I was recently able to watch a documentary on the ups and downs of the North Coast’s iconic Eel River, A River’s Last Chance, which chronicles a history of resurgence and decline of the river’s runs of salmon and steelhead (look for a feature story on the film in a future issue of California Sportsman ).
The Eel’s fish population has been stymied by everything from overfishing to dams to drought, but a project to clear blockage points on the water created by railroad construction is in the works. Here’s the Eureka Times-Standard:
Groundbreaking has already begun at Woodman Creek in Mendocino County where the construction of the Northwestern Pacific Railroad blocked off about 14 miles of prime fish habitat for more than a century, according to CalTrout.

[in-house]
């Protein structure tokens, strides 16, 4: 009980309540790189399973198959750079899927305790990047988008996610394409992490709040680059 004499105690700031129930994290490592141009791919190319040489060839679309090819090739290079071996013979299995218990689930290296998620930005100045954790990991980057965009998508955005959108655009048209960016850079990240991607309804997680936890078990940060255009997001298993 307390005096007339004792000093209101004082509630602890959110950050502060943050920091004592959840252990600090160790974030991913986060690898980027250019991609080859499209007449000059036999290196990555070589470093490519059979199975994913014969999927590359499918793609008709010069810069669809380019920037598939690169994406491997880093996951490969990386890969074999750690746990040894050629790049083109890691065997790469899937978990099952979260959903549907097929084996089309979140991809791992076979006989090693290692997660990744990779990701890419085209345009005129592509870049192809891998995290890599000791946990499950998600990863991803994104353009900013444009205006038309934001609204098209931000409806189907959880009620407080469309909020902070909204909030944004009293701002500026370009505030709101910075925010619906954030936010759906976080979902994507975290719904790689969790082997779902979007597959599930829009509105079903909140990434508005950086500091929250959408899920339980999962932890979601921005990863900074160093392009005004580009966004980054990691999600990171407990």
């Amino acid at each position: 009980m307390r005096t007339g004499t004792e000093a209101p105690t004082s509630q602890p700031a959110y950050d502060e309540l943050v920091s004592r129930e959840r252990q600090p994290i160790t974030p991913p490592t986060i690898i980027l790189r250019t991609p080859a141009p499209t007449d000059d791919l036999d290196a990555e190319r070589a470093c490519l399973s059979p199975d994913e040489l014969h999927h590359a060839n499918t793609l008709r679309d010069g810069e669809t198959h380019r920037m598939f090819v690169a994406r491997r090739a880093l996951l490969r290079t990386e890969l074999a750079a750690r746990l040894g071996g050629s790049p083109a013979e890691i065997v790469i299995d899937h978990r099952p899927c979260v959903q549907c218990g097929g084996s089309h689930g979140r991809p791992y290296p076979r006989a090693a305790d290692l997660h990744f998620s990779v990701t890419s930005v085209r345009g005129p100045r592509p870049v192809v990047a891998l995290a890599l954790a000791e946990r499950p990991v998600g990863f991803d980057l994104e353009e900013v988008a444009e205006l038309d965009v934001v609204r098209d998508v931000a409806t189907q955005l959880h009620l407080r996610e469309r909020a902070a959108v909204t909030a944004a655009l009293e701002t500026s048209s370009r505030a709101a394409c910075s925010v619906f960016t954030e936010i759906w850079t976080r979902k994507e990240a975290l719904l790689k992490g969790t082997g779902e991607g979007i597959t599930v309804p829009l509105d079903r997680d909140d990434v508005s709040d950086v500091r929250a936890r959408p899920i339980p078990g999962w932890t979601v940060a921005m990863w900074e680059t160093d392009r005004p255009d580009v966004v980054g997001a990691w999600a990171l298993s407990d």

Mierau said railroad workers at the time filled in about 500 feet of the creek and blasted a large hole in the bedrock in order to complete a bridge. These changes altered the mouth of the creek so that fish would now have to leap 12 feet vertically to access the creek, which Mierua said essentially cut off access to most fish.
With the aid of local businesses like Pacific Earthscapes, Pacific Watershed Associates and Mike Love & Associates, the project is now working to shift the mouth of the creek back to its original outlet, which will be done by exhuming the sediment placed there more than 100 years ago, Mierau said.
The hope is that the construction will be completed by September.